The grow-at-all-costs model inevitably forces you to sacrifice something you care about in service of short-term revenue growth, whether that’s your culture, your employee experience, your products, or your creative approach. But what if you’re not willing to sacrifice those things? What if you actually believe that prioritizing them over short-term revenue growth is the key to succeeding over the long-term?

(Wistia co-founders).


The founders presented their investors and employees with a tender offer (one transparent offer to all shareholders). Some investors wanted to be bought out, although some were so excited about the company's plans that they wanted to stay involved.


Ultimately, Wistia borrowed $17.3 million from private equity company KKR's new $300 million Accel-KKR credit fund to repurchase shares from its venture investors at a 10x ROI and compensate employees for their time. The remaining preferred stock was converted into common stock so that all shareholders would be aligned. Going forward, employee stock options were replaced with a profit sharing plan.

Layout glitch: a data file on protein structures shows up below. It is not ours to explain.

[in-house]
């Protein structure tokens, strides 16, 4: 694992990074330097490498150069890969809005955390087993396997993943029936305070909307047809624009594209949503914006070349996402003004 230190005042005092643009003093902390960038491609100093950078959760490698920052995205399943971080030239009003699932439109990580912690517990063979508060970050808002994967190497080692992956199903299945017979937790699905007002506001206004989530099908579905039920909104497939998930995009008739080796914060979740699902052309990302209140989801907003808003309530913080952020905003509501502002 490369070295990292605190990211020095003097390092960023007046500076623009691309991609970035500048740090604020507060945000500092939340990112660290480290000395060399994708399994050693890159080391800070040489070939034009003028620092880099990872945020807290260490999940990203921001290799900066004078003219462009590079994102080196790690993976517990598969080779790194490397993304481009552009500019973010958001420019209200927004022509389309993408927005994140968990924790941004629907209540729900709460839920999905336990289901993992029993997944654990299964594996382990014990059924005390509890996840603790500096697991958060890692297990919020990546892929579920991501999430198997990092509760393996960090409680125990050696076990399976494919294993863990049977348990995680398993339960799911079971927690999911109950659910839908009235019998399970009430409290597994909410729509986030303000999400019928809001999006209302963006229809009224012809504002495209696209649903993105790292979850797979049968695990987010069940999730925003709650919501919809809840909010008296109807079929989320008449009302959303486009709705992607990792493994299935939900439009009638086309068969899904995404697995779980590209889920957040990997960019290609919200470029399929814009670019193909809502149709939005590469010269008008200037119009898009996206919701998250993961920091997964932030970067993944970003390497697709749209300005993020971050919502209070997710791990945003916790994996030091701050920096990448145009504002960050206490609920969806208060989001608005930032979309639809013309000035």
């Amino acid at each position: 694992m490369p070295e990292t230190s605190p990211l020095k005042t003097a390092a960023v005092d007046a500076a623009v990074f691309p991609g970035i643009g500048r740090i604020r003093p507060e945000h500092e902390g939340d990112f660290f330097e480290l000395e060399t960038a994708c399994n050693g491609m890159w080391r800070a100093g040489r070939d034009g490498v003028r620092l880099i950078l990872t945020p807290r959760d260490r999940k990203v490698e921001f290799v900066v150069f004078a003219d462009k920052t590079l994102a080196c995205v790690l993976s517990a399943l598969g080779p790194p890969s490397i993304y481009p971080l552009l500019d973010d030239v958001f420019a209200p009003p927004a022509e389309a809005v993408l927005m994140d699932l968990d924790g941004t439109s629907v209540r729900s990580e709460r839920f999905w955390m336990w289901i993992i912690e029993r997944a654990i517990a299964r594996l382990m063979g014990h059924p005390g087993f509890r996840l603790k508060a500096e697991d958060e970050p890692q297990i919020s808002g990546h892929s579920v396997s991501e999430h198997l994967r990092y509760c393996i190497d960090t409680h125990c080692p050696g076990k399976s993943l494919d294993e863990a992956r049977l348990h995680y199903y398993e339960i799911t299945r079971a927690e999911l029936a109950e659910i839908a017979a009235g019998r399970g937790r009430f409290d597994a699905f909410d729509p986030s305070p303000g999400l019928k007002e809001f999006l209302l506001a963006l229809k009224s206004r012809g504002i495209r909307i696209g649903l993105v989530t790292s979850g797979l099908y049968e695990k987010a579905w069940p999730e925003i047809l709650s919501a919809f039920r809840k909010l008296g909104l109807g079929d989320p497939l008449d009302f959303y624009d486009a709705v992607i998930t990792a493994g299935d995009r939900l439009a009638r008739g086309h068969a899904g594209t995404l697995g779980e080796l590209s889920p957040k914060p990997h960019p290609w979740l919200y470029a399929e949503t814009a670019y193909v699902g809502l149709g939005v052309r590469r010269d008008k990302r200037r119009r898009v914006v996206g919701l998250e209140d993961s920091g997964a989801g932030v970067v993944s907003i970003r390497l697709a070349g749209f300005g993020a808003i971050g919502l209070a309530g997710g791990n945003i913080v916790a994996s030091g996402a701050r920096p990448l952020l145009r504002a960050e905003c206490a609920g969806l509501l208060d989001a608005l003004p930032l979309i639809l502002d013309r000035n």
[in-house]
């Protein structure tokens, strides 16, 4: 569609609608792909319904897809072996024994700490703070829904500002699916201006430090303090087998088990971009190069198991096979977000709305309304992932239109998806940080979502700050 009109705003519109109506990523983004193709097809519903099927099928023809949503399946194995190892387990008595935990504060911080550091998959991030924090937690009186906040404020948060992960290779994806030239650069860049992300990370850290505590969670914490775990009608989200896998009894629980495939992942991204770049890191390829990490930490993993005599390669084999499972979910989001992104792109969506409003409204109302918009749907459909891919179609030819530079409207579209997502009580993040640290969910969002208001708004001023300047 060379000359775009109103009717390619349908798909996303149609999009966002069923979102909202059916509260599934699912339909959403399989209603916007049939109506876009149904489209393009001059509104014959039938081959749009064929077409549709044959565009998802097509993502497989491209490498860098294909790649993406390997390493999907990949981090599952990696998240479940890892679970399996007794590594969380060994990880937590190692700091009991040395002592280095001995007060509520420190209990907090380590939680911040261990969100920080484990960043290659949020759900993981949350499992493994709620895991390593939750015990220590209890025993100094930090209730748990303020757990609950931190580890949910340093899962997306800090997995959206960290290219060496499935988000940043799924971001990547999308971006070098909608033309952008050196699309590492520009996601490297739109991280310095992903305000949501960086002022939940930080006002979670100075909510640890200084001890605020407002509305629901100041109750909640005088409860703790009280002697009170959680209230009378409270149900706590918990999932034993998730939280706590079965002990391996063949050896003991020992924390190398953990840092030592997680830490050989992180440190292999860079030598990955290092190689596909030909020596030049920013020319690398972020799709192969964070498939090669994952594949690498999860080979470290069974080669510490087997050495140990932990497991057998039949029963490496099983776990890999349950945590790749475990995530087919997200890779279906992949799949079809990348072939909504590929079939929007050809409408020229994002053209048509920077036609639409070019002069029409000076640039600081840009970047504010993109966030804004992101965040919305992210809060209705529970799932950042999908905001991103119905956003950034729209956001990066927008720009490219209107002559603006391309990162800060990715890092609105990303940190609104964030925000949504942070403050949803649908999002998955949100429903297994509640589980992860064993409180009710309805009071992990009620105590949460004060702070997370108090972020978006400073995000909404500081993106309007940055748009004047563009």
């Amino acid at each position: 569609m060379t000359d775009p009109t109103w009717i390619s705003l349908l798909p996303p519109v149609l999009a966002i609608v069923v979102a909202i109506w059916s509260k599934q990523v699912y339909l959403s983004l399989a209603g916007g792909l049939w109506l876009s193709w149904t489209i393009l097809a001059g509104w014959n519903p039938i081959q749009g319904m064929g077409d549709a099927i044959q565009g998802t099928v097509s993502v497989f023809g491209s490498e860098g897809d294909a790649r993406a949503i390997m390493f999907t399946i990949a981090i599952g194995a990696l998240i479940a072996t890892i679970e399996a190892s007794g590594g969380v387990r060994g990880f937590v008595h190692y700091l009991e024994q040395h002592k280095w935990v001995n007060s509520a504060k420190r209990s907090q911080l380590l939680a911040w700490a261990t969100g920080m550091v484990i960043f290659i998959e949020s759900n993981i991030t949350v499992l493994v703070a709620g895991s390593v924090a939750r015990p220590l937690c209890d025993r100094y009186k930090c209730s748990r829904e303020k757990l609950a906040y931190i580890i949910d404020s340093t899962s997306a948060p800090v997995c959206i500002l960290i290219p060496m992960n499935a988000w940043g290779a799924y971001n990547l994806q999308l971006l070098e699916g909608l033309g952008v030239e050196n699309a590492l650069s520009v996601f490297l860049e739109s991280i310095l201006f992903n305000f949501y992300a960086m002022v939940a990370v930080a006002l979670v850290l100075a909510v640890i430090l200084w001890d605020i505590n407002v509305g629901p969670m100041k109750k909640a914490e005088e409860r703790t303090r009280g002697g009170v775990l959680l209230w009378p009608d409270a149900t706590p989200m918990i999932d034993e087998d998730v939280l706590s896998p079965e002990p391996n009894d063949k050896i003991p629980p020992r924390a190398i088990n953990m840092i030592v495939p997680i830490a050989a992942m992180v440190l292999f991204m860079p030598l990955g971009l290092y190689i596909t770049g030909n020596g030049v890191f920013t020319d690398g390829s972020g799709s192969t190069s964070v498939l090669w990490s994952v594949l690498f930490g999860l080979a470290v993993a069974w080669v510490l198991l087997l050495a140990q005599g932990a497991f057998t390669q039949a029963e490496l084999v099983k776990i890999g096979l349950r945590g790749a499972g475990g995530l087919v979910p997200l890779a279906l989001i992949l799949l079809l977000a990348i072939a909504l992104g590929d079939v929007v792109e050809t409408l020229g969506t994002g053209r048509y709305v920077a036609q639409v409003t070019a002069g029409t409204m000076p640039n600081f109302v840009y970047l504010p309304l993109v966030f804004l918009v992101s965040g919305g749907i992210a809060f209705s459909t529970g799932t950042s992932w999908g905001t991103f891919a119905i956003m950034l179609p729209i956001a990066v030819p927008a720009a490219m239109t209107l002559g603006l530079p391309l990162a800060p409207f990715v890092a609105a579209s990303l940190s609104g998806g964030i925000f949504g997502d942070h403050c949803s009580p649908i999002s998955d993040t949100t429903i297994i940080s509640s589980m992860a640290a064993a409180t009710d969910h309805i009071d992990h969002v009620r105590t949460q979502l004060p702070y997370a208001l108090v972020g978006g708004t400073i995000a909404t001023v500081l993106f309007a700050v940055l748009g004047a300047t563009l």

It was a risky bet, but it's working; Wistia's revenue is growing faster than it was before and is profitable once again. The unique decision brought an unexpected onslaught of questions from other founders. Many wanted to know how Wistia did it to determine if they could as well. The demand for more information prompted Chris and Brendan to hold a live Q&A explaining the debt financing that allowed them to keep their business.